Remember when we had 1G back in the 1980s? No? That’s because back then so few thought there would ever be something faster and better. And it took a long time to get to 2G, which finally occurred in the 1990s. It took the better part of yet another decade to get up to 3G. For those of you who noticed, it took less time to get to what most of us now use, 4G, and we all know it is much faster.
Why did the advancements take so long, and when will we get 5G?
The general thinking is that people don’t like change. In reality, humans are born loving change. Think about it … babies cry until you change them. Also, why do we take vacations? Because we want a change. We need to get out of our usual surroundings and see something new. In this case, change is a choice, and we like it.
I prefer to solve predictable problems before they happen. With that said, let’s look at a recent government ruling that will cause a number of predictable problems.
If you’re like most people, you probably view chicken as a healthier meat option than beef. In fact, in 2013, for the first time ever, chicken was consumed more than beef in the United States. So in the consumers’ eyes, chicken is the healthier alternative.
The smart watch category is about to explode. Companies like Pebble, Sony, Samsung, and Qualcomm have already released their versions, and we’re expecting more in 2014 including one from Apple. So far, the early versions are a bit clunky, but expect them to evolve rapidly with bendable HD displays, instant style changes, and much more.
In its simplest definition, a smart watch is a computerized wristwatch with functionality that goes far beyond timekeeping. Most will rely on a wireless Bluetooth connection to your smart phone so that they can tap into the processing power, storage, bandwidth, GPS, and sensors of your phone,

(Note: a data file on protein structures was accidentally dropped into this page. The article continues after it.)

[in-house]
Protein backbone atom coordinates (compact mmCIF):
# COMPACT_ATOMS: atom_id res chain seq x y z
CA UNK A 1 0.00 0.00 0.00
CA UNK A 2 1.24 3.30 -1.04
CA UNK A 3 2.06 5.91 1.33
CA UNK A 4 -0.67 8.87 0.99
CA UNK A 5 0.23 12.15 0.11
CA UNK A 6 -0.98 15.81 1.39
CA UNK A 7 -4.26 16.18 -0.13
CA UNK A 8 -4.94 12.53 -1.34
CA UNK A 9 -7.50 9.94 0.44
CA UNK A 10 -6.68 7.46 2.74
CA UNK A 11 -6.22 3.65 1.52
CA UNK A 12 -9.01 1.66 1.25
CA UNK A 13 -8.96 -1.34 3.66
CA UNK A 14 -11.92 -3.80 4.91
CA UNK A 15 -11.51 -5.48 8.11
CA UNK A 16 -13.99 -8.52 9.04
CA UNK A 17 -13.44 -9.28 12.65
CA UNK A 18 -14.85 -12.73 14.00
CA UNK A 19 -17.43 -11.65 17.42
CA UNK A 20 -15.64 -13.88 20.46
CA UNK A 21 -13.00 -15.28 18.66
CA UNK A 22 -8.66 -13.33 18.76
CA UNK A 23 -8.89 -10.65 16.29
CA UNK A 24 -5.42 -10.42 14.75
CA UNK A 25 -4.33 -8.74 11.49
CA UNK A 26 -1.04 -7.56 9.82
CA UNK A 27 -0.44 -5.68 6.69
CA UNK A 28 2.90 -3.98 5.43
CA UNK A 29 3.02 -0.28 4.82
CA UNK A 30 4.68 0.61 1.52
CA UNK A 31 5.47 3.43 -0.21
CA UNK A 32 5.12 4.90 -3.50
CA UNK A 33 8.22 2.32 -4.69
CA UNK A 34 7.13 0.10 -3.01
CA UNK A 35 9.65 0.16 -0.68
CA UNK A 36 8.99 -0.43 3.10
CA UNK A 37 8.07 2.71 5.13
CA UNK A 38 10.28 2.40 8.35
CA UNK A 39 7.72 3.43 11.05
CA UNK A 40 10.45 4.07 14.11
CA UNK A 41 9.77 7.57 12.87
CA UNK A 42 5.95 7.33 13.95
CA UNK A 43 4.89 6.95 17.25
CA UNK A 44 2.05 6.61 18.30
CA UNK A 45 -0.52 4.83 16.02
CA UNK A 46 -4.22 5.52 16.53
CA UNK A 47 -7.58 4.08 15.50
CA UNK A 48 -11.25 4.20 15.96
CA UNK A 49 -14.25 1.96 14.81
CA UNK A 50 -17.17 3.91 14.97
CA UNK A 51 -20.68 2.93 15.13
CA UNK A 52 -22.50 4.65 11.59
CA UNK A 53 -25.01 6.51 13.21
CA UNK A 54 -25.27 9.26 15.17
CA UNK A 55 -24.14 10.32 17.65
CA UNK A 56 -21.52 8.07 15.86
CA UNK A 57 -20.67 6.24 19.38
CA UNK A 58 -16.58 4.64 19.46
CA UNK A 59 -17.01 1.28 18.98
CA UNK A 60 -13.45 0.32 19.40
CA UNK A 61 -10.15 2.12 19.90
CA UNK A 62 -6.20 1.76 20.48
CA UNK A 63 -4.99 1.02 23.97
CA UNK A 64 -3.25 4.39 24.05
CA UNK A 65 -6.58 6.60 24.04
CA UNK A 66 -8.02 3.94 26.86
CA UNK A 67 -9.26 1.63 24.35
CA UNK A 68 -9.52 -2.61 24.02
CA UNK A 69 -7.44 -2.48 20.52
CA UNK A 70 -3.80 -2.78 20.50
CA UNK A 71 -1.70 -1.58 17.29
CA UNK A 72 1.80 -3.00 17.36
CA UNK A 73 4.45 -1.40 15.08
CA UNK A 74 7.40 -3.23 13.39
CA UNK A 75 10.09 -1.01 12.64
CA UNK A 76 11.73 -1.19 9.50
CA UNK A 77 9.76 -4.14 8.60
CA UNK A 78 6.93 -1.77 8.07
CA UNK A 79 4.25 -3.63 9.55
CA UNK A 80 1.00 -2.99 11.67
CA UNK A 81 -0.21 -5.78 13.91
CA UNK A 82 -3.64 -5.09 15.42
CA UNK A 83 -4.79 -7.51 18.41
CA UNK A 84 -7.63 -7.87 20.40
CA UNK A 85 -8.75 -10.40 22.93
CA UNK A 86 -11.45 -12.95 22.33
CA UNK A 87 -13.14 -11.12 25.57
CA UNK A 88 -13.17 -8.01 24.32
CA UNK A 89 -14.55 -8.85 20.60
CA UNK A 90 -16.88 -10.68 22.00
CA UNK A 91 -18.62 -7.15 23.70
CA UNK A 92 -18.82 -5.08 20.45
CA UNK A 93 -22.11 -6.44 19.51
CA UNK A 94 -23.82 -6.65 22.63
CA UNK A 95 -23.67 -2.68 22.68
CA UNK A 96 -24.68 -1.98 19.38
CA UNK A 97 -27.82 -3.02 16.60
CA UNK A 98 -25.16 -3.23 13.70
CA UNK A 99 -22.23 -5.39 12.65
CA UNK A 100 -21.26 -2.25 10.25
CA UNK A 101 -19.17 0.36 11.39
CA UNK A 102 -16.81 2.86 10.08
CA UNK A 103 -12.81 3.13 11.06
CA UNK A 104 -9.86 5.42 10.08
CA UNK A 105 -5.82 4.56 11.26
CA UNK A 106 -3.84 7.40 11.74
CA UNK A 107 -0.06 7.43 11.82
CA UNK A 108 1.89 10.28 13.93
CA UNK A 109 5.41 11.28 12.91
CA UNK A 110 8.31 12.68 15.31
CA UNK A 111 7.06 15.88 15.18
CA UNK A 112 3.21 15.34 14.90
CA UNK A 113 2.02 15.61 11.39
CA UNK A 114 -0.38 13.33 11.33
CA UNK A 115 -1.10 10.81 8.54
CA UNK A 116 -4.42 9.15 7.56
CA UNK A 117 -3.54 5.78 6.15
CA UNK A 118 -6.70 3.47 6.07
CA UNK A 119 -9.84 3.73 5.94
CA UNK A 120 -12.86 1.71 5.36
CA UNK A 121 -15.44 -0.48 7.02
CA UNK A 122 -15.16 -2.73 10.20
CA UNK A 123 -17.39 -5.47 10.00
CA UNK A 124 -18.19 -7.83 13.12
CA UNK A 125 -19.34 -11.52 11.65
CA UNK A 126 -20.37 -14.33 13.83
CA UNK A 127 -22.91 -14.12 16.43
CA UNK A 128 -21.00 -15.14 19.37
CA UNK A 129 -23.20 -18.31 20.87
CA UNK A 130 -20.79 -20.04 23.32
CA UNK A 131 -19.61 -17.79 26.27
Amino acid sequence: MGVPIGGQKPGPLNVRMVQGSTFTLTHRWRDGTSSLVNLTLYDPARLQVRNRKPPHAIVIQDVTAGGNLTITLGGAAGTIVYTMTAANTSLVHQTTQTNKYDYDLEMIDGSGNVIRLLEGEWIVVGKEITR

The U.S. Department of Transportation and the National Highway Traffic Safety Administration have recently approved vehicle-to-vehicle (V2V) communication systems for cars to be able to talk to each other. The goal is to reduce 70 – 80% of accidents that involve the driver’s impaired vision. By having every vehicle know where every other vehicle is in real time, we can avoid many accidents.
It’s estimated that one million wearable devices will be shipped at the beginning of 2014, and it’s also estimated that there will be 300 million shipped by 2018.
Of course, these are what I call “soft trends,” meaning they’re not solid numbers; they’re projections. But it does indicate how rapidly wearable devices will impact us.
Perhaps one of the most publicized wearable devices is Google Glass, which is essentially a pair of glasses you wear that has a mini display screen you can see in the corner of your vision.
I prefer to solve predictable problems before they happen. It is amazing how easy it is to see problems before they happen when you learn what to look for. Of course, predicting the problem is just the beginning. The big opportunity is to solve the problem before it occurs.
Back in the mid-1980s, I wrote about how GPS would be used to revolutionize our lives. One of my books published back then was called Advances in Agriculture, in which I highlighted how GPS would transform agriculture in the 1990s and beyond.
Move over cash, credit, and debit cards … there’s a new payment method available. It’s called Bitcoin—a virtual and digital version of cash that’s emerging as a global payment platform that can be used through smart phones, tablets, and other devices. Bitcoin, which is a product of open source intelligence using peer-to-peer technology to operate with no central authority or banks, has the potential to change how millions of people around the world conduct their business.
The Burrus Hard Trend™ Methodology is a scientifically developed system based on thirty years of research. Many companies, including Deloitte, Lockheed Martin, and IBM to name a few, have changed how they forecast and strategize based on this methodology of separating Hard Trends from Soft Trends.